Analysis

Expert elicitation survey on future wind energy costs

  • Nature Energy 1, Article number: 16135 (2016)
  • doi:10.1038/nenergy.2016.135
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Abstract

Wind energy supply has grown rapidly over the last decade. However, the long-term contribution of wind to future energy supply, and the degree to which policy support is necessary to motivate higher levels of deployment, depends—in part—on the future costs of both onshore and offshore wind. Here, we summarize the results of an expert elicitation survey of 163 of the world’s foremost wind experts, aimed at better understanding future costs and technology advancement possibilities. Results suggest significant opportunities for cost reductions, but also underlying uncertainties. Under the median scenario, experts anticipate 24–30% reductions by 2030 and 35–41% reductions by 2050 across the three wind applications studied. Costs could be even lower: experts predict a 10% chance that reductions will be more than 40% by 2030 and more than 50% by 2050. Insights gained through expert elicitation complement other tools for evaluating cost-reduction potential, and help inform policy and planning, R&D and industry strategy.

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Acknowledgements

This study was conducted under the auspices of the IEA Wind Implementing Agreement for Cooperation in the Research, Development, and Deployment of Wind Energy Systems (IEA Wind). It would not have been possible without the funding of the US Department of Energy (DOE) under Contract Nos DE-AC02-05CH11231 (LBNL) and DE-AC36-09GO28308 (NREL), and the support of the NSF-sponsored IGERT: Offshore Wind Energy Engineering, Environmental Science, and Policy (Grant number 1068864). While the individuals providing critical contributions to this work are too numerous to list here, we especially thank our IEA Wind collaborators: V. Berkhout, A. Duffy, B. Cleary, R. Lacal-Arántegui, L. Husabø, J. Lemming, S. Lüers, A. Mast, W. Musial, B. Prinsen, K. Skytte, G. Smart, B. Smith, I. Bakken Sperstad, P. Veers, A. Vitina and D. Weir.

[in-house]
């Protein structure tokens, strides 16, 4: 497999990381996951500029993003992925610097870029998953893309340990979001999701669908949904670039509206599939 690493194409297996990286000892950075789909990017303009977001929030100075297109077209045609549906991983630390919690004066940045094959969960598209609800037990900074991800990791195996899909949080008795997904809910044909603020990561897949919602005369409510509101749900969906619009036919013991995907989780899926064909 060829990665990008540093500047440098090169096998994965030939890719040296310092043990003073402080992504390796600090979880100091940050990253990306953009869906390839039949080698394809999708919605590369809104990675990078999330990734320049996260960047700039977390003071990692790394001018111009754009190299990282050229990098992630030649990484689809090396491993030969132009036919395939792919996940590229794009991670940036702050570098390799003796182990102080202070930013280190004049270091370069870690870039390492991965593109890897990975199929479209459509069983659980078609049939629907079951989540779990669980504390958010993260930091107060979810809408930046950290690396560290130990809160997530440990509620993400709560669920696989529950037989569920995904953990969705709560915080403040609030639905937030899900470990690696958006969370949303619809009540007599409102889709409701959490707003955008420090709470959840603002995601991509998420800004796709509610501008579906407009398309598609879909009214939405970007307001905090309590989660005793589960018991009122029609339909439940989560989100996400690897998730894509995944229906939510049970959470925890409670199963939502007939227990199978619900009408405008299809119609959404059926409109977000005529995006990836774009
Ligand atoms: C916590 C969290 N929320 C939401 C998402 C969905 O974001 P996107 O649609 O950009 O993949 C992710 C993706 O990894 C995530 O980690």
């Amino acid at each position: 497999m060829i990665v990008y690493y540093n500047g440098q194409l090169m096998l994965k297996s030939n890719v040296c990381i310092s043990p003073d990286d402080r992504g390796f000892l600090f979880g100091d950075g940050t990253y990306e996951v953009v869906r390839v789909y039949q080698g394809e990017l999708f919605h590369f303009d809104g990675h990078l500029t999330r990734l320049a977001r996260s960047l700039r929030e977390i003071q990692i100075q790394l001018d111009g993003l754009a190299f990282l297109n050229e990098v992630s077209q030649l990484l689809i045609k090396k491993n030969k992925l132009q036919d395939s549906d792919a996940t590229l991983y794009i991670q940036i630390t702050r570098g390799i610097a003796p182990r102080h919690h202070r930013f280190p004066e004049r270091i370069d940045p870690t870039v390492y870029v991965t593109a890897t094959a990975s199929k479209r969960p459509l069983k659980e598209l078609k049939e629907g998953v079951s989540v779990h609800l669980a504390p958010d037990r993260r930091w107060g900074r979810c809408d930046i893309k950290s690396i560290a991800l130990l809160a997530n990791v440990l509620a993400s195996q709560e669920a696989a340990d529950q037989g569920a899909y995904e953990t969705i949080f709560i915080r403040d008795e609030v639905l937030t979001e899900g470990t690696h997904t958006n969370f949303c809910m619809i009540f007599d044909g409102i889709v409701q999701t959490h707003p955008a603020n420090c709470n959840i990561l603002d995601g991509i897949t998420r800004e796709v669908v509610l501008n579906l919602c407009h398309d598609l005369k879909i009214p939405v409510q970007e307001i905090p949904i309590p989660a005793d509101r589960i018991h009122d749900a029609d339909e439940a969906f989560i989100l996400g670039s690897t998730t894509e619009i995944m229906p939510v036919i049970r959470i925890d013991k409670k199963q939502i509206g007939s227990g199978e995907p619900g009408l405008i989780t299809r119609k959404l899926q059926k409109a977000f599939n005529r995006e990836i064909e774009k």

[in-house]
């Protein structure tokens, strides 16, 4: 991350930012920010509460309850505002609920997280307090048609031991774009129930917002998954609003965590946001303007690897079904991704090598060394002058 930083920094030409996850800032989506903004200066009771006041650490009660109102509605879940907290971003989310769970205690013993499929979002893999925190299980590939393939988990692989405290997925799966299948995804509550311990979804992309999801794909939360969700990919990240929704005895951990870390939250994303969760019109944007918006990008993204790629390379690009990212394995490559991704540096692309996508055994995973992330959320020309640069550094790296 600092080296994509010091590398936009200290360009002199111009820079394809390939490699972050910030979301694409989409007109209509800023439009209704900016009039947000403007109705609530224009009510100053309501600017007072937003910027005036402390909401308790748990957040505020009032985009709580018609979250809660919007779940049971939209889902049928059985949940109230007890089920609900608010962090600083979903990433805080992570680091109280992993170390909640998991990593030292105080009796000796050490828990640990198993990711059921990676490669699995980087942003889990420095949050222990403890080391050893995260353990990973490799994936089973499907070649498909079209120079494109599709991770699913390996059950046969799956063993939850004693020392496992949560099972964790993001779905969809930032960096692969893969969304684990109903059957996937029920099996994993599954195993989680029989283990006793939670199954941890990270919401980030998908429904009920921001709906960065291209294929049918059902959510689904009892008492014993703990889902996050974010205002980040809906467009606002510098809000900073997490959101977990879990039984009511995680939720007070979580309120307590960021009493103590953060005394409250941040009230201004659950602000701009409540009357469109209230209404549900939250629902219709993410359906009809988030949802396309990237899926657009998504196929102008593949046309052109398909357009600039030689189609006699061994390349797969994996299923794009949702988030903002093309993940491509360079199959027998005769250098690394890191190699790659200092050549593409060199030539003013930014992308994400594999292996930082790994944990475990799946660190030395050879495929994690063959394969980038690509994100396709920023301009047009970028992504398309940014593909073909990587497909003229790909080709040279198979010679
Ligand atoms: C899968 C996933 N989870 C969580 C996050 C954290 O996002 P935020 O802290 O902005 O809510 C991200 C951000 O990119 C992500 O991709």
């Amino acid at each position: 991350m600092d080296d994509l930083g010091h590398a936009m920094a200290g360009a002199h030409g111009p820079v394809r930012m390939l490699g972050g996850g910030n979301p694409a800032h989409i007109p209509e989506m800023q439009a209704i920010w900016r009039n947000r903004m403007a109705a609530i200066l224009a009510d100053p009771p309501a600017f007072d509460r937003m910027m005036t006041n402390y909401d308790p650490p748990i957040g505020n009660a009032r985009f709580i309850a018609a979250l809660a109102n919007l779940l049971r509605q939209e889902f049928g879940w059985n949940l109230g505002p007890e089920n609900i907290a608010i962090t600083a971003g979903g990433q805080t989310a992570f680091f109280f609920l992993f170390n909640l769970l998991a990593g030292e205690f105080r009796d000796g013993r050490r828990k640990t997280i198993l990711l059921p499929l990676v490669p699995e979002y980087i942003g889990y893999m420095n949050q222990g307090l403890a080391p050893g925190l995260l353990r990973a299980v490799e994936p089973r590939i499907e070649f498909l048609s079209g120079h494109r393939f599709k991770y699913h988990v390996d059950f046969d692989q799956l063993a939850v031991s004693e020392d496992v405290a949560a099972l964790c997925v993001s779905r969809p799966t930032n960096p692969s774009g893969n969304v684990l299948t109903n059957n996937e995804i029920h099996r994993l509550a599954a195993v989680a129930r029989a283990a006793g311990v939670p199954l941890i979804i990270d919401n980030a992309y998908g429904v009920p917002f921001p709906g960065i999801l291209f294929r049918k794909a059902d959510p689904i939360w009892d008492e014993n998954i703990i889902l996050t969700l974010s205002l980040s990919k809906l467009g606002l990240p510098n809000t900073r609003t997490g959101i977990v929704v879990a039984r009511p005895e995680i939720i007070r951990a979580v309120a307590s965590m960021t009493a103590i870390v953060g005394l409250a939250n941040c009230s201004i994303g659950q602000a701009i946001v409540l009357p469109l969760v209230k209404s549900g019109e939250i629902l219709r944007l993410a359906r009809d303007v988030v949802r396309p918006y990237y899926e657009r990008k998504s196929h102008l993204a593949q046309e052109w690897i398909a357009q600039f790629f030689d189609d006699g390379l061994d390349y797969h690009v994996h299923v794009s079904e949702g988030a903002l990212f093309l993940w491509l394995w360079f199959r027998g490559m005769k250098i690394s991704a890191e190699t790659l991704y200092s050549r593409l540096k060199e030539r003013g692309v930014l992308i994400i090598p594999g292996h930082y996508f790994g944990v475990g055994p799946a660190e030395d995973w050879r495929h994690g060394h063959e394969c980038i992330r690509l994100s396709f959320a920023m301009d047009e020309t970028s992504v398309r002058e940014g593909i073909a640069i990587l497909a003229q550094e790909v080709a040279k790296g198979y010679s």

Author information

Affiliations

  1. Lawrence Berkeley National Laboratory, 1 Cyclotron Road, Berkeley, California 94720, USA

    • Ryan Wiser
    •  & Joachim Seel
  2. Insight Decisions, LLC, 2200 Quitman Street, Denver, Colorado 80212, USA

    • Karen Jenni
  3. University of Massachusetts—Amherst, 160 Governors Drive, Amherst, Massachusetts 01003, USA

    • Erin Baker
  4. National Renewable Energy Laboratory, 15013 Denver West Parkway, Golden, Colorado 80401, USA

    • Maureen Hand
    • , Eric Lantz
    •  & Aaron Smith

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Contributions

All authors contributed to the formulation of the research, construction of the survey, and to editing and discussing the paper. R.W. led the overall effort, and wrote the paper. K.J. and J.S. helped lead the implementation and execution of the online survey, as well as the subsequent analysis of the results. E.B. provided insight into expert elicitation design, while M.H., E.L. and A.S. contributed wind expertise.

Competing interests

The authors declare no competing financial interests.

Corresponding author

Correspondence to Ryan Wiser.

Supplementary information

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    Supplementary Information

    Supplementary Methods, Supplementary Discussion, Supplementary Notes 1–3, Supplementary Figures 1–16, Supplementary Tables 1–20, Supplementary References.